Commissioner Hester M. Peirce dissented, stating she would have favored a release that asked the public "whether [the SEC] should permit companies greater flexibility to determine which financial performance measure is appropriate in this context and to determine how to calculate executive compensation actually paid."
SEC Division Warns Private Fund Advisers on Compliance Deficiencies
In a risk alert for private fund advisers, the SEC Division of Examinations highlighted compliance issues found during the 2020 exam period. The Division stated that the alert was meant to help SEC-registered investment advisers review and enhance their compliance programs.
Conduct Inconsistent with Disclosures
The Division said that its examiners observed issues with regard to material investor disclosures, including:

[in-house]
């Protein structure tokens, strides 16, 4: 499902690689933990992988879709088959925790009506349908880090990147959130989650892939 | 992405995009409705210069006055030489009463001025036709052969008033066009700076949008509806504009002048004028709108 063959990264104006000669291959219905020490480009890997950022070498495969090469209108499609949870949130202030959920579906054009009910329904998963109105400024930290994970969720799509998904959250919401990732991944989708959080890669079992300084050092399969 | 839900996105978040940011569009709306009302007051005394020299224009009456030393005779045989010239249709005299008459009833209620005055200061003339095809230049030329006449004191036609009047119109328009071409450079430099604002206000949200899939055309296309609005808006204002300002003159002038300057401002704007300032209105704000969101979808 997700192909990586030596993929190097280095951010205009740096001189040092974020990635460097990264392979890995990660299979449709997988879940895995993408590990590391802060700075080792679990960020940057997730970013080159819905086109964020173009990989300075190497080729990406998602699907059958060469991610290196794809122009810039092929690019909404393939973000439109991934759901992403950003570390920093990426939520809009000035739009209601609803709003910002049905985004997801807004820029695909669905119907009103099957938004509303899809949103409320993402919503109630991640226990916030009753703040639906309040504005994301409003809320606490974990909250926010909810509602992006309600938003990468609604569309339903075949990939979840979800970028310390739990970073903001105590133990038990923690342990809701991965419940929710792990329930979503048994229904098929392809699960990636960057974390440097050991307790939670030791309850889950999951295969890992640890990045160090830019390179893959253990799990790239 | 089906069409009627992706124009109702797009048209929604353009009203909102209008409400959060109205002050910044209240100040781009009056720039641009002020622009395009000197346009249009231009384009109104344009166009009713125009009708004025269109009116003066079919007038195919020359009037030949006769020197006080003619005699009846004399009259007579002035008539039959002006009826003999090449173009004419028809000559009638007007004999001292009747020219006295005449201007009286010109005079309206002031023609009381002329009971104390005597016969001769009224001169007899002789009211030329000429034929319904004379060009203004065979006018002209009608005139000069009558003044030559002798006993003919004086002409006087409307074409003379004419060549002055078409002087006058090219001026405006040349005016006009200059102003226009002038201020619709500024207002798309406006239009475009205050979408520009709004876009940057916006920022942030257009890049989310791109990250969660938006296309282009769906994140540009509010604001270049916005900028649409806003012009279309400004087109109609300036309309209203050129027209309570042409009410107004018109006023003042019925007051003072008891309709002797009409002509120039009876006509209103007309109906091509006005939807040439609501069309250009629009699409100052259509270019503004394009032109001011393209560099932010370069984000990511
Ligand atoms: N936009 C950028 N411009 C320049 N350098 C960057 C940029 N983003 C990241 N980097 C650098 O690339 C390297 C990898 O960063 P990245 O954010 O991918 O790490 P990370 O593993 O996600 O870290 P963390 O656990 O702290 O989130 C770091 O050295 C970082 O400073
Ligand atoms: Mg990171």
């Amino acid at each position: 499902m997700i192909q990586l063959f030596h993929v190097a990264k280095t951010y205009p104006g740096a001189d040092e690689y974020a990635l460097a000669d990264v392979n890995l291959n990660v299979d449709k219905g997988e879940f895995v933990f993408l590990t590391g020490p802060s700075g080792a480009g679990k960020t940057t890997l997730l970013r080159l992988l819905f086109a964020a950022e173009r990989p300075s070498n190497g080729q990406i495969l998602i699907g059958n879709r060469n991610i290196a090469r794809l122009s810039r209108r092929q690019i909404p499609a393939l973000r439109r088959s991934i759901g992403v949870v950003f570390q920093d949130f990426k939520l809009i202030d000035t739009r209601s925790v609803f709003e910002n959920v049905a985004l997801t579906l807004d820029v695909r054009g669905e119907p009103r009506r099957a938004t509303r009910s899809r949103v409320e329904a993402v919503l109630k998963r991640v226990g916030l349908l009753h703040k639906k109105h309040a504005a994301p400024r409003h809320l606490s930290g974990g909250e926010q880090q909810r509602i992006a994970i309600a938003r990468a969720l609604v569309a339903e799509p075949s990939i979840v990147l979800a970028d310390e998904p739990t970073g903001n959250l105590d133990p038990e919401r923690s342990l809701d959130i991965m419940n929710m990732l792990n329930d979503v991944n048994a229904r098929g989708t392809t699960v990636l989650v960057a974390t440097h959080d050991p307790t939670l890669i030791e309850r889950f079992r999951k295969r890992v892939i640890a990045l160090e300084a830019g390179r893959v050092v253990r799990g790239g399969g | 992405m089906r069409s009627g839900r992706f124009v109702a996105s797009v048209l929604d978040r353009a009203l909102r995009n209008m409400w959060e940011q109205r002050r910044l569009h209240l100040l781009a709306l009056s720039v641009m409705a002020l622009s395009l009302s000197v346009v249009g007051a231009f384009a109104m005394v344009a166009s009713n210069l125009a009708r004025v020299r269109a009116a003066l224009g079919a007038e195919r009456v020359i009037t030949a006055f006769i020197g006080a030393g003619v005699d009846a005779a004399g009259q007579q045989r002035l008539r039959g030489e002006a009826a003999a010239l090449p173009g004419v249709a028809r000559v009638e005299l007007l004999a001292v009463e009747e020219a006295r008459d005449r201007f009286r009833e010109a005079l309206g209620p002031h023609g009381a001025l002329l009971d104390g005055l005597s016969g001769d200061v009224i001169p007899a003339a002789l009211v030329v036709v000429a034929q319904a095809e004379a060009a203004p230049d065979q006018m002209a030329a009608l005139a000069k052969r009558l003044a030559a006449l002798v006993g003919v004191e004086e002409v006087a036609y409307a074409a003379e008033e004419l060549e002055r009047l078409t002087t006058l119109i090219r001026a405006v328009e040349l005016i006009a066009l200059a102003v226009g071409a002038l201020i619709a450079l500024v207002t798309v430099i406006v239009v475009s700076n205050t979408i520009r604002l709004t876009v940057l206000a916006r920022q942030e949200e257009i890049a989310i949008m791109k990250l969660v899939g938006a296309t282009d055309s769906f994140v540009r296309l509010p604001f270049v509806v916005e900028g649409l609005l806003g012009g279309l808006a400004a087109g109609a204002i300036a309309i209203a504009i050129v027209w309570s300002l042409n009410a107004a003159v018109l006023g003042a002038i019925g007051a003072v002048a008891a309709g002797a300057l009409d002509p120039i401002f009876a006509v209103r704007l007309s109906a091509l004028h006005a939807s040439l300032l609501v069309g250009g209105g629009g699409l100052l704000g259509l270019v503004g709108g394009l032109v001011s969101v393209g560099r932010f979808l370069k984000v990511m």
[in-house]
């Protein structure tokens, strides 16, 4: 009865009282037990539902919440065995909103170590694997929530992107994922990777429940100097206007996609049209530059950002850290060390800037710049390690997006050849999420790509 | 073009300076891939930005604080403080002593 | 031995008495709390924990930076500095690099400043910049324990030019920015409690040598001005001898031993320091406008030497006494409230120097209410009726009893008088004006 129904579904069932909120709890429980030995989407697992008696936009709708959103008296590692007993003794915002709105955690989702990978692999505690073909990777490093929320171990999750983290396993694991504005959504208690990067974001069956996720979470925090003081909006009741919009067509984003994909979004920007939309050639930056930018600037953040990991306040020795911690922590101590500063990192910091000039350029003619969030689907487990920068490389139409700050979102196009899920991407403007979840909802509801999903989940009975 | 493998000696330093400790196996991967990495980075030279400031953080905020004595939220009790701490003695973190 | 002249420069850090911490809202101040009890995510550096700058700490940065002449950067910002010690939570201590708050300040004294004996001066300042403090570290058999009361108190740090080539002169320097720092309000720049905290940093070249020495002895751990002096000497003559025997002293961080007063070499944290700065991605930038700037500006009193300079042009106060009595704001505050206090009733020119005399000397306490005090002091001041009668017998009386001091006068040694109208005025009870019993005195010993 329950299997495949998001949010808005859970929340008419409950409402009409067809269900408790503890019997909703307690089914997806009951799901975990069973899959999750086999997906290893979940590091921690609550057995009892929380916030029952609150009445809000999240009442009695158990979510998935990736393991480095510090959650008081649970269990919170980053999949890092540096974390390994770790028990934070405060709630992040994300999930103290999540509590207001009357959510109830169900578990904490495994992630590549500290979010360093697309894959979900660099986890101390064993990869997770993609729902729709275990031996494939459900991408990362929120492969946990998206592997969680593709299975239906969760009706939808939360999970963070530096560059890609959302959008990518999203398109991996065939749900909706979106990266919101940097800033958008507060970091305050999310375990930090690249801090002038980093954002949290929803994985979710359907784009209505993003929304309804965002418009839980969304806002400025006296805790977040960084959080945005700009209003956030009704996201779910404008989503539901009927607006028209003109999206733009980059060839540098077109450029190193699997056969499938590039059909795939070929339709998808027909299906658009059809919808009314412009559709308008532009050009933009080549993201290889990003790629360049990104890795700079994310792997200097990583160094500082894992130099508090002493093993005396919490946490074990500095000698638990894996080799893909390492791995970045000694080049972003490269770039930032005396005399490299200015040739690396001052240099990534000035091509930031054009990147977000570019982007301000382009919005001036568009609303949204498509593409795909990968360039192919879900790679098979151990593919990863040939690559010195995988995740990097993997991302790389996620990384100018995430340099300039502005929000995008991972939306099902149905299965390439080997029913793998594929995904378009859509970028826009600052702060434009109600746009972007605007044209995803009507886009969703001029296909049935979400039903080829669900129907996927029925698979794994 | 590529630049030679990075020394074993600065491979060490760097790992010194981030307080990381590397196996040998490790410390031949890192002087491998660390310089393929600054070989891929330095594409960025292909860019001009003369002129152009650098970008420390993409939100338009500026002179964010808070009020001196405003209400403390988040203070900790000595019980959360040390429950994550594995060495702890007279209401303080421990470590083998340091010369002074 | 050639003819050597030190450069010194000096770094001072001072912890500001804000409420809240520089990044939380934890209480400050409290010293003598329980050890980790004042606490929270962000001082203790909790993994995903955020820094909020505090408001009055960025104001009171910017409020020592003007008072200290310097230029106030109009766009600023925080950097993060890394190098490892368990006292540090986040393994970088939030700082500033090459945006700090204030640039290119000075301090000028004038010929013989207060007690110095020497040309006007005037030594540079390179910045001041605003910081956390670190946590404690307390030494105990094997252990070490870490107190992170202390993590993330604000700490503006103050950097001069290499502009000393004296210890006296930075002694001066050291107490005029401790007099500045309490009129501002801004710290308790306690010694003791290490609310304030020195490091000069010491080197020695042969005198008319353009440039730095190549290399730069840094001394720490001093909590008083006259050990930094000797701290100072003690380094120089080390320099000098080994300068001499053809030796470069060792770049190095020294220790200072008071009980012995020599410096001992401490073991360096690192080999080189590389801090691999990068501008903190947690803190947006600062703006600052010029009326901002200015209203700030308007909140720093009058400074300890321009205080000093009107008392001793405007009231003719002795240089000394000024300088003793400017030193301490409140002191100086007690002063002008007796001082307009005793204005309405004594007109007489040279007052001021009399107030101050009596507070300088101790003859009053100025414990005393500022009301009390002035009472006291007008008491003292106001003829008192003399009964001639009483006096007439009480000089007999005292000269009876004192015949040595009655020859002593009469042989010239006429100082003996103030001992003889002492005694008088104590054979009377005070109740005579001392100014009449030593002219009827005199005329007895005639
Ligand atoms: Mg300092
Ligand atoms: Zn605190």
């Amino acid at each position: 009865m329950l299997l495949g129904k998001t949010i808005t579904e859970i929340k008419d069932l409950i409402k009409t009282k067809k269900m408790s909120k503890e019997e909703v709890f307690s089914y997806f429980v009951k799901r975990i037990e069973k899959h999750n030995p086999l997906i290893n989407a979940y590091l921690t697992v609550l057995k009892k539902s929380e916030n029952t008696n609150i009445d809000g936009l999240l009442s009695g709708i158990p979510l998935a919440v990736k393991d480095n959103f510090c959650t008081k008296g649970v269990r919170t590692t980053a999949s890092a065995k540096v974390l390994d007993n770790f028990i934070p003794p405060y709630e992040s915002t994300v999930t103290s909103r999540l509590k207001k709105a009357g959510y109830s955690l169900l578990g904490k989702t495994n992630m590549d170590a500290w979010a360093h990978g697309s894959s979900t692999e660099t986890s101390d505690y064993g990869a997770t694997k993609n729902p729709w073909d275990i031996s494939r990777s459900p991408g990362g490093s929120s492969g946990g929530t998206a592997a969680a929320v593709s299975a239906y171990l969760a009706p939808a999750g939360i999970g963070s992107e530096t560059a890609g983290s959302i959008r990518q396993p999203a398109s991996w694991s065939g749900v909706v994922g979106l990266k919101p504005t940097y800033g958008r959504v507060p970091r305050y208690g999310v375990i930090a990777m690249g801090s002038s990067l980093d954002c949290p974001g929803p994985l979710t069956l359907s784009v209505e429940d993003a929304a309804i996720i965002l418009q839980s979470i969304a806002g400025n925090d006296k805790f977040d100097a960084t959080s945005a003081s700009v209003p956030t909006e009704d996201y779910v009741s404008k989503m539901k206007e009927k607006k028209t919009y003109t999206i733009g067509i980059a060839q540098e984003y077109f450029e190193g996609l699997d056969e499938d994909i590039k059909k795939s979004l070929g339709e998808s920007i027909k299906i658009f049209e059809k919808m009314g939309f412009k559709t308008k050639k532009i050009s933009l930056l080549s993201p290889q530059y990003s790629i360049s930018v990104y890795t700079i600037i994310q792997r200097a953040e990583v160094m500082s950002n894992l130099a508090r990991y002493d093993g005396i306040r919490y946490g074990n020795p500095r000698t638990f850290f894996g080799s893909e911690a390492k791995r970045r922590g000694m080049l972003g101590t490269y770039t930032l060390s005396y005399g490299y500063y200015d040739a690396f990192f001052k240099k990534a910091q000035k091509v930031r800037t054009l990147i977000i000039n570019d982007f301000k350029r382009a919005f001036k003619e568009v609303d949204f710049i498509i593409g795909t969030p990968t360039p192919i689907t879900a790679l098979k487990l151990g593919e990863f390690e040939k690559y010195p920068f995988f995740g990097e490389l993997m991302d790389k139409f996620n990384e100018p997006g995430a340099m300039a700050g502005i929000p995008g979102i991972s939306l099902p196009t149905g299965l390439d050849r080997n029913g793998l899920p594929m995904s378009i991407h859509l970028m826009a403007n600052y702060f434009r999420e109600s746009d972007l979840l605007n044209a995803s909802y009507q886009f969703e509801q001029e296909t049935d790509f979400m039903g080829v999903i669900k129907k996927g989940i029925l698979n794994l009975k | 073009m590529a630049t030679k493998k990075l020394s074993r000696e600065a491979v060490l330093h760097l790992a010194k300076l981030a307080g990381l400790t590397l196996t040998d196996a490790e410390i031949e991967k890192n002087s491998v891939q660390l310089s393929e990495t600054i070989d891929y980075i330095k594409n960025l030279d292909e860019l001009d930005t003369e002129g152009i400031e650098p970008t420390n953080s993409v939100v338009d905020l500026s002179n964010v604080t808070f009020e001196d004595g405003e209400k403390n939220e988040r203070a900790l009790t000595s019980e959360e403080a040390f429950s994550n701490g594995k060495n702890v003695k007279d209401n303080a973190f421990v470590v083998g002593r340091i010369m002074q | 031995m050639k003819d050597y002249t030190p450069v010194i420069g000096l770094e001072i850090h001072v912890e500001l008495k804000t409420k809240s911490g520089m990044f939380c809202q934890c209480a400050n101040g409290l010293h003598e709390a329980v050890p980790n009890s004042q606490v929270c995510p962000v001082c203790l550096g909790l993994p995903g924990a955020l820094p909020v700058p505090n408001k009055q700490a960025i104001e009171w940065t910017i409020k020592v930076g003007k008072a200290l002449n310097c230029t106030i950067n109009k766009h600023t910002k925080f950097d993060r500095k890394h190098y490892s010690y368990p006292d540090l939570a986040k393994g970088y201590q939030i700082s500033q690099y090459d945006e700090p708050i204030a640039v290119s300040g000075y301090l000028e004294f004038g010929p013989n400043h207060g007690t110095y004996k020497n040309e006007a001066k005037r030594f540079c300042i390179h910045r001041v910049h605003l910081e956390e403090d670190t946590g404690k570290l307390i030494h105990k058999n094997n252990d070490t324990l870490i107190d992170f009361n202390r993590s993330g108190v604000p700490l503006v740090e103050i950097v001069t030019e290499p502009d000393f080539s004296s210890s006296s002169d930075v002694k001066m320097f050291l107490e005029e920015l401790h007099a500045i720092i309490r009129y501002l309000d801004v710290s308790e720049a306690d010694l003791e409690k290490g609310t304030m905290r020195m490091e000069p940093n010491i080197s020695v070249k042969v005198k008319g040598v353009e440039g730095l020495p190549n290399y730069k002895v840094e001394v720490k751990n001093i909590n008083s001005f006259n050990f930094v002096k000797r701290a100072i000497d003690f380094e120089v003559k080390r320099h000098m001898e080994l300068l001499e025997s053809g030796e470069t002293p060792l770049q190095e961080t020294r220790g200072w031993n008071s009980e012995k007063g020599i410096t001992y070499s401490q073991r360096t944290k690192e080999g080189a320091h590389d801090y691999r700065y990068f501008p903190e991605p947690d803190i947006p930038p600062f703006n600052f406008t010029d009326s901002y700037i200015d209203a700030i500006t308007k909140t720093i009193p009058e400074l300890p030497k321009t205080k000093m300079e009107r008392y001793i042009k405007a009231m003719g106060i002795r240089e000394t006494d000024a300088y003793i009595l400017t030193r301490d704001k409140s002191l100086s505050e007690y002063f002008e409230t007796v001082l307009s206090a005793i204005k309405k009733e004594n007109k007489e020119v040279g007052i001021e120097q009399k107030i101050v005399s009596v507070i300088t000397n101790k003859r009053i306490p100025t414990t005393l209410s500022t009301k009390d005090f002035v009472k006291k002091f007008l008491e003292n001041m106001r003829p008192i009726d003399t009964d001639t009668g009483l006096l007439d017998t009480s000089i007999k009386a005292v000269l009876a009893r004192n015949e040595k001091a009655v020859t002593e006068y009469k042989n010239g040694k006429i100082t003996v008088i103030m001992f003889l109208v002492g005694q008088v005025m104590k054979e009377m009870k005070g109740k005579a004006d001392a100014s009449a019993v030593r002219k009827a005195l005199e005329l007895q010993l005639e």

failures to get informed consent from Limited Partner Advisory Committees, Advisory Boards or Advisory Committees required pursuant to fund disclosure rules;
management fee calculations that did not adhere to fund disclosures, as well as failures to comply with liquidation, fund extension terms, and recycling practices described in fund organizational documents, resulting in erroneous management fees;
fund investments that diverged materially from fund-disclosed investment strategies; and
failures to announce "key person" departures in accordance with fund disclosures.
Performance and Marketing Disclosures
The Division said that its examiners observed violations of IAA Rule 206(4)-8 ("Pooled Investment Vehicles") and Rule 204-2(a)(16) ("Books and Records to Be Maintained by Investment Advisers"), including: